The 2019 Bourbon County Fair is in full swing this week, highlighting the work of 4-Hers and others in many different categories of projects.
Over 1,000 special awards are given by merchants and individuals for all open class prizes, Open Class Superintendent Jackie Warren, said. “Not counting the livestock,” Superintendent Terri Williams said.
Highlighted in photos are the top ranking winners in each category.
Congratulations to all who did their best and earned top places.
The annual event that allows 4-Her’s to showcase their hard work is the county fair.
The Bourbon County Fair is July 12-20 at the fairgrounds located across from Fort Scott Community College on South Horton.
The week includes animal shows, a fashion revue, a livestock sale, open class and 4-H exhibits along with grandstand events.
New this year, the Bourbon County Fair is hosting a professional rodeo at 8 p.m. on July 12-13 at the fairgrounds, by the Hampton Rodeo Company, a consistent top-rated International Pro Rodeo Association (IPRA) contractor.
“The big thing is the professional rodeo we are having Friday and Saturday starting the fair,” Diane Brillhart, treasurer for the fair board, said.
Tickets are $10 adults, $5 youth and five and under, free is purchased before the rodeos, $12 and $7 at the gate.
Presale tickets are available at Landmark Bank, Chamber of Commerce and Southwind Extension District Office.
There will be a calf scramble, bull poker, beer garden and a live band, in addition.
Contact Steward Gulager, 620-215-5302 for more information.
Brillhart also encourages the public to notice the newly painted sheep and dairy barns.
“Thanks to a Fort Scott Area Community Foundation Grant and the Bourbon County Jail Inmates, we were able to paint the Sheep and Dairy Barn,” Brillhart said.
The 2019 Bourbon County Fair will be July 13 through July 20 at the Bourbon County Fair Grounds. It is time to start thinking of what you are going to enter in the Open Class exhibits. King Arthur Flour continues to sponsor a baking contest for both adult and youth and will donate nice prizes. Recipes and King Arthur Flour will be available to the contestants. A registration form will be in the fair paper or contact Jackie Warren for more information.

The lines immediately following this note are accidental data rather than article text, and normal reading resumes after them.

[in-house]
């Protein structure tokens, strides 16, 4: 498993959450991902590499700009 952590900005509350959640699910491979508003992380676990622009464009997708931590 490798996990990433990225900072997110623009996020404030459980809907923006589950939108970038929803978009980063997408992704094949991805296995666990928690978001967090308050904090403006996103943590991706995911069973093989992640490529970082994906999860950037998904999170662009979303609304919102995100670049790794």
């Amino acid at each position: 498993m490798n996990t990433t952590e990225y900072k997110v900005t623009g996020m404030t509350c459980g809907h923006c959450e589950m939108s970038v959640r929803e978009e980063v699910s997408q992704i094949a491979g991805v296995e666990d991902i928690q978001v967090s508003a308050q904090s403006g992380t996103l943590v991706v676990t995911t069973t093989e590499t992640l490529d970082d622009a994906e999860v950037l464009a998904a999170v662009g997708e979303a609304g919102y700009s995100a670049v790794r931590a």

There will also be a Table Runner Contest. Please contact Jackie Warren for the instructions for this year’s contest. Don’t forget the new categories that were introduced in the Quilts Division last year: Mug Rug, Hexagons (any size), Holiday Item, Wool Applique and a Quilt on a Stick.
A new category of “Lego’s” will be added to the Arts and Crafts Division. This should be a fun category as different types of creations can be exhibited. Make any kind of Christmas ornament and you can enter it in the new category “Christmas Ornament”, also in Arts and Crafts.
Don’t forget the Small Hay Bale Contest and the Scarecrow Contest. Please contact Terri Williams to register for these so we can have a hay bale ready for you, or a bucket of sand for your scarecrow.
If you haven’t purchased a copy of the Posters of the Bourbon County Fair dated 1886, you may do so during the fair. All remaining posters are now priced at $5.00.
There are so many exhibits to visit during the Bourbon County Fair, both Open Class and 4-H. In addition to exhibits there will be programs in the Myers Building on Wednesday, July 17. These are presented by members of FCE (Family and Community Education).
More information will be in the Fair Book which will be printed by the Fort Scott Tribune in early May.
We are grateful for the sponsors and supporters of the Bourbon County Fair. All the prize monies for the special contests and awards are donated by sponsors. We appreciate these sponsors and volunteers. There would not be a Bourbon County Fair without these wonderful people.
Please contact Jackie Warren, 620-224-8161, Jackiewar@cebridge.net or Terri Williams, 620-215-3202 for more information or questions.
With county fair season upon us, youth livestock exhibitors in the Southwind District are busy working with their animals in preparation to show them at their very best. Not only are they practicing to drive their hogs, brace their sheep and goats and set up their cattle, they are working hard to keep them cool and on feed during the hot month of July.
Animals that will be, or have been exhibited (the Woodson & Bourbon County Fairs are already complete!) at the fair did not just appear overnight. Southwind District 4-H members with cattle care for and own their animals for about 280 days, and youth with sheep, meat goats and hogs care for and own their livestock for about 100 days. The time spent with animals teaches basic life skills and eventually help them develop into better citizens.
Following are some life skills that youth livestock project members can gain: